Kripke, and perhaps Wittgenstein, were in favor of norms of meaning, but it is not so clear that either was in favor of norms of assertion, in the current sense, although Kripke spoke of correct assertions. Dummett also spoke of correct/incorrect assertions, but not with an appeal to norms in the current sense. He is still a little different, since he in addition made appeal to conventions of assertion. He did not, however, try to explain what assertion is by appeal to such conventions. One of Dummett’s memorable statements on the matter is this: “A man makes an assertion if he says something in such a manner as deliberately to convey the impression of saying it with the overriding intention of saying something true.”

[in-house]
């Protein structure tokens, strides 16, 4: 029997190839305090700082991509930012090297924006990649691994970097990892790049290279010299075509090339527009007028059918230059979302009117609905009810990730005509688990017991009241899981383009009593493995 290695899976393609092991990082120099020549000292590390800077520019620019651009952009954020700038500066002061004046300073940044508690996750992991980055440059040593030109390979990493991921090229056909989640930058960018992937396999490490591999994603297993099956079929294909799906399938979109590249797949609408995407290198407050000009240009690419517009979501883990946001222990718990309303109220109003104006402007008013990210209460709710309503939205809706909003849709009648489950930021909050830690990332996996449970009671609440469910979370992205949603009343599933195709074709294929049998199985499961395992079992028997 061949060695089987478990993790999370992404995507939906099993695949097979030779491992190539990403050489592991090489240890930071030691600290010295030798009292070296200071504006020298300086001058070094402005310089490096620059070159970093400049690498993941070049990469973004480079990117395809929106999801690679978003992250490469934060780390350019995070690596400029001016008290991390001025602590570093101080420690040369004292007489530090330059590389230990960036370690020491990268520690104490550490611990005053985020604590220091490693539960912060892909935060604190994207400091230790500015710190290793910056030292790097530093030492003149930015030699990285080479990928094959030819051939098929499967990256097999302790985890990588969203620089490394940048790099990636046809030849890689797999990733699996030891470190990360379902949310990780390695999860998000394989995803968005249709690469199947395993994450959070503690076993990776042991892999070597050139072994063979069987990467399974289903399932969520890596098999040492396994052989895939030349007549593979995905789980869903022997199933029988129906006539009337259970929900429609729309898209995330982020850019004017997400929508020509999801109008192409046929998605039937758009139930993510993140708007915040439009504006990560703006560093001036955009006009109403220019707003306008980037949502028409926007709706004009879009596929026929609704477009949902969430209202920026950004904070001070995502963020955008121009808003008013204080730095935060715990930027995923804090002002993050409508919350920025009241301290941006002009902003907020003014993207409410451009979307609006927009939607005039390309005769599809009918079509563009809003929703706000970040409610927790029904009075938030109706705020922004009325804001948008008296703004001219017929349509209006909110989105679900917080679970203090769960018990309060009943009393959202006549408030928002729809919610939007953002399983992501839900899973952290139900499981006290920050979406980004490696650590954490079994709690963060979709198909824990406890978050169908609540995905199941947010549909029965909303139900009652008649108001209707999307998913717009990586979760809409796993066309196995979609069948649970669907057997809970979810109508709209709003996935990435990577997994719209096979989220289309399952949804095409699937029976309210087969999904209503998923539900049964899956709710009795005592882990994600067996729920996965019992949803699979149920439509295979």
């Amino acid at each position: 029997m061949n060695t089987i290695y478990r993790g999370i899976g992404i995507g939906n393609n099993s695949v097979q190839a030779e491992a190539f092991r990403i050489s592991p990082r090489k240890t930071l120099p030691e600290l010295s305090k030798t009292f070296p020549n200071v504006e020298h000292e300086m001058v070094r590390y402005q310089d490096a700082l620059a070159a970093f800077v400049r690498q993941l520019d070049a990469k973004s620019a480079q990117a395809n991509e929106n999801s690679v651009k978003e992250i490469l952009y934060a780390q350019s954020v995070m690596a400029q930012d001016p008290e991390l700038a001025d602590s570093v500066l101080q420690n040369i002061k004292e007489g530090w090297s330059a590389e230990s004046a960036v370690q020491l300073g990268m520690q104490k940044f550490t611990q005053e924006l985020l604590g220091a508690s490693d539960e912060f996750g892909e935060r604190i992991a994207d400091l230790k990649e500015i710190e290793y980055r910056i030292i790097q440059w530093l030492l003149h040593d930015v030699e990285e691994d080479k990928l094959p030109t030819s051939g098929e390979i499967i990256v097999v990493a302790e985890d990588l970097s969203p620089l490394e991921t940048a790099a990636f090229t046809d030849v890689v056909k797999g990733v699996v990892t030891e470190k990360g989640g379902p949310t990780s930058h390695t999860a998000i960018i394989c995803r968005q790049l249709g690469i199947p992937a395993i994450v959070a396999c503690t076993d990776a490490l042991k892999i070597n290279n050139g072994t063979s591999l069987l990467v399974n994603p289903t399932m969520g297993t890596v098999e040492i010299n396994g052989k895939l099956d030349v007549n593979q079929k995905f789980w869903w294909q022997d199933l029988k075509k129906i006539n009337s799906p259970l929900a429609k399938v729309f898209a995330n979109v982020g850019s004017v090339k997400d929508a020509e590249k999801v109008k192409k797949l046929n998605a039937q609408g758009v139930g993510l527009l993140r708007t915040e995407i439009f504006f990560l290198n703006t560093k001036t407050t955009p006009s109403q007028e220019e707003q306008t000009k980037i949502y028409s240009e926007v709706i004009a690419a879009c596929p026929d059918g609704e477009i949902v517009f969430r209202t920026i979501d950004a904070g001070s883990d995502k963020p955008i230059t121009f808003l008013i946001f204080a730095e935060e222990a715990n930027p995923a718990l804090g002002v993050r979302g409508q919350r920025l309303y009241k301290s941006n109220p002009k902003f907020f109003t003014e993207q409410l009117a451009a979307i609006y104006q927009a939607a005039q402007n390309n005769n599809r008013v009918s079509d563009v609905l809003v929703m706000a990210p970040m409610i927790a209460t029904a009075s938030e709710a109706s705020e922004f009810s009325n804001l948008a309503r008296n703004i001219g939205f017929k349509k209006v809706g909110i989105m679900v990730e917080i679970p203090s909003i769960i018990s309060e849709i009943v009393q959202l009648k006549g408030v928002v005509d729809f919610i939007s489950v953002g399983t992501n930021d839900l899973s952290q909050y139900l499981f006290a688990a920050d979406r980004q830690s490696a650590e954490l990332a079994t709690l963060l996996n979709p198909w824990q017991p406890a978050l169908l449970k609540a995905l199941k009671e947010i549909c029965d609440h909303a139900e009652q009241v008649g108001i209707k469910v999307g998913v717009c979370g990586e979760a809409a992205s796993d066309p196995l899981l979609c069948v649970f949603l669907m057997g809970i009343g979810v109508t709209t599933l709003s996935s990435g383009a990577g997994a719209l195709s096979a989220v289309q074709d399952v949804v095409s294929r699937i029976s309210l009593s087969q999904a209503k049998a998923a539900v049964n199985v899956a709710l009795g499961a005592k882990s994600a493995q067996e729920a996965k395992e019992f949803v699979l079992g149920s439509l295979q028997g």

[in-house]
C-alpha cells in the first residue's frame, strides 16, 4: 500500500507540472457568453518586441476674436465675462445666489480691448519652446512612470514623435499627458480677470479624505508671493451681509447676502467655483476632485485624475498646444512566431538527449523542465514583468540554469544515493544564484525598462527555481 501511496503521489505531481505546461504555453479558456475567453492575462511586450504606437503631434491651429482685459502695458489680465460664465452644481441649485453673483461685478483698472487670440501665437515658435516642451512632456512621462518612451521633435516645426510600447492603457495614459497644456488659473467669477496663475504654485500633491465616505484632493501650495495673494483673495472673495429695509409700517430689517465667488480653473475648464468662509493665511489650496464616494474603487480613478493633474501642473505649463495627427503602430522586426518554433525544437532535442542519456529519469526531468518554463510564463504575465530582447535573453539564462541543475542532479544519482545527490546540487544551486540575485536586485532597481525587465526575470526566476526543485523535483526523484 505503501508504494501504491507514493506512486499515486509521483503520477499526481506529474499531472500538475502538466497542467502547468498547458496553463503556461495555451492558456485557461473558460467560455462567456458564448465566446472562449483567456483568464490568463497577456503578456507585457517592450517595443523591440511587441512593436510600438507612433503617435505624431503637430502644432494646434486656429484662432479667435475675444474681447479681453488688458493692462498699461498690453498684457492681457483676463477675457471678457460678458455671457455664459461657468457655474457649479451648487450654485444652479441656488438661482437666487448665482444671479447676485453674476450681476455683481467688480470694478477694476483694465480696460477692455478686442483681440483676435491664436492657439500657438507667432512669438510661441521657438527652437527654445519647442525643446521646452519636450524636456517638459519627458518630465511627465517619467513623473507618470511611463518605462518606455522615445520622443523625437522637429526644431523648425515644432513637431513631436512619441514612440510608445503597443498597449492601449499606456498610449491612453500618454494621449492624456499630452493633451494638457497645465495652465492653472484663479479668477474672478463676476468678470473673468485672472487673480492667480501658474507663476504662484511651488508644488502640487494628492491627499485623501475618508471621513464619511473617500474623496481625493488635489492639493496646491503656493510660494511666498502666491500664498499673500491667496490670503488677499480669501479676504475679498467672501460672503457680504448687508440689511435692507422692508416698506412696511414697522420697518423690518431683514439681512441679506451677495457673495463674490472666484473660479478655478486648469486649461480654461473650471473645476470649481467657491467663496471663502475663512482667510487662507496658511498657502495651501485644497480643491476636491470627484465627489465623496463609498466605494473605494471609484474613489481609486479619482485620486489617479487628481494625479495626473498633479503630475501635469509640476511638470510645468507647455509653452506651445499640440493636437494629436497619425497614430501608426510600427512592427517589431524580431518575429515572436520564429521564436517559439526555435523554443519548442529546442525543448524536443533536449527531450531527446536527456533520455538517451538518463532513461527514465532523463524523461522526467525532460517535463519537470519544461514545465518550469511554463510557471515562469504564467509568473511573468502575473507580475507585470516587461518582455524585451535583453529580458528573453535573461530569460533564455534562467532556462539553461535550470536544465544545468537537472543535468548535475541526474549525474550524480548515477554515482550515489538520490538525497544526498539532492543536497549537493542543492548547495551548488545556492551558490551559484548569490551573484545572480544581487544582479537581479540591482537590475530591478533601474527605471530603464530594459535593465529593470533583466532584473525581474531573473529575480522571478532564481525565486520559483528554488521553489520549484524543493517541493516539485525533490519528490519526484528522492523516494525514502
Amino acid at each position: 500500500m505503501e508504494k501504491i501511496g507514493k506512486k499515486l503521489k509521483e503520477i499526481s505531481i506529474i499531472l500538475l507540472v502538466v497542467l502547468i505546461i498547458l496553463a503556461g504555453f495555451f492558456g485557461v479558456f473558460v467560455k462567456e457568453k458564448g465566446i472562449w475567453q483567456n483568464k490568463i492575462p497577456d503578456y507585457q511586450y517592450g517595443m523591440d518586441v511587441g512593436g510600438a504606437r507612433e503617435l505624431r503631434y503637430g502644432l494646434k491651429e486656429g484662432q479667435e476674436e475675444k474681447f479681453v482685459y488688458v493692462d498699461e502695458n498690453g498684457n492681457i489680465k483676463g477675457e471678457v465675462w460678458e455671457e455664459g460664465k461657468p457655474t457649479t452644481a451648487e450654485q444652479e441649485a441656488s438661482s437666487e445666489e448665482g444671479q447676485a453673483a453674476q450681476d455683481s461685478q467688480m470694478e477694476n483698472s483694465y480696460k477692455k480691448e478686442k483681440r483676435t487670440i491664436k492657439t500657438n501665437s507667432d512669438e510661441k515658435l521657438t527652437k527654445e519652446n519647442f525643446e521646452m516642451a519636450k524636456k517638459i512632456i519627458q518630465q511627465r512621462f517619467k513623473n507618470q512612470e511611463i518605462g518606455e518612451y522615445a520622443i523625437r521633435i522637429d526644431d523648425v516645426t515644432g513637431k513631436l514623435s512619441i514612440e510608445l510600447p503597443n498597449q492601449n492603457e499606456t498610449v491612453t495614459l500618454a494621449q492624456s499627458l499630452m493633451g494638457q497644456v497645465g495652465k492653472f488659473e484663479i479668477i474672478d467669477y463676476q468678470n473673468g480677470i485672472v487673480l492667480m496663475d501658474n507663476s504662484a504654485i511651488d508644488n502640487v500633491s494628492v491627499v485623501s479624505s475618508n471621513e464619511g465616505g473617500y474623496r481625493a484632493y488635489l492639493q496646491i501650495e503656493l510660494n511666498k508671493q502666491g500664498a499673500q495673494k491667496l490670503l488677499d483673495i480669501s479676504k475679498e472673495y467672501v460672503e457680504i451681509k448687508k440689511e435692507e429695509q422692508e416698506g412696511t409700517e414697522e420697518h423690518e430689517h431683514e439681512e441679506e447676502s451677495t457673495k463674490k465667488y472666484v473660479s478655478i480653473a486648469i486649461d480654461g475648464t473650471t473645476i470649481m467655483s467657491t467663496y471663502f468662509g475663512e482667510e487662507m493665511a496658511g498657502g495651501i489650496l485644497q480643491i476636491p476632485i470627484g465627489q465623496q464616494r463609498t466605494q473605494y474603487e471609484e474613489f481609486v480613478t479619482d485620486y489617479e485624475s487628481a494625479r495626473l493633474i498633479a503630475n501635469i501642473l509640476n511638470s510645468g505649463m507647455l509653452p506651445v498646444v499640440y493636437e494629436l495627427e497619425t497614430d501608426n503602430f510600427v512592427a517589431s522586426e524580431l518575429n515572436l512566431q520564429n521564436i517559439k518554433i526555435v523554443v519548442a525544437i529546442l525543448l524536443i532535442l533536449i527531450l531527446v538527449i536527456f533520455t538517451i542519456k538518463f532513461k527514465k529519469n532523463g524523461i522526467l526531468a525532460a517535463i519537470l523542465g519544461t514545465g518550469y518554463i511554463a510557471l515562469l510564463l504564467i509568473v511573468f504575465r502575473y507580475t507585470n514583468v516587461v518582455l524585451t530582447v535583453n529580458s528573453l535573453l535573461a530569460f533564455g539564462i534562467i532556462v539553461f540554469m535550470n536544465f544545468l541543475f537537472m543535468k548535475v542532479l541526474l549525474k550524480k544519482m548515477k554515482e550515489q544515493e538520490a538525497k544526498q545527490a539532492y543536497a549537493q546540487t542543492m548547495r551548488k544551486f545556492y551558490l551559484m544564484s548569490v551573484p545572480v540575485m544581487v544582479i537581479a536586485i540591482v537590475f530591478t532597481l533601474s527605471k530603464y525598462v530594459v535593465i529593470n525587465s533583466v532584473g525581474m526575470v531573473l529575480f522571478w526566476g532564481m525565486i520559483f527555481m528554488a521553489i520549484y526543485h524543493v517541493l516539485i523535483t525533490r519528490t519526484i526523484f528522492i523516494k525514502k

Continuing the End Times series, Richard Marshall interviews Peter Pagin.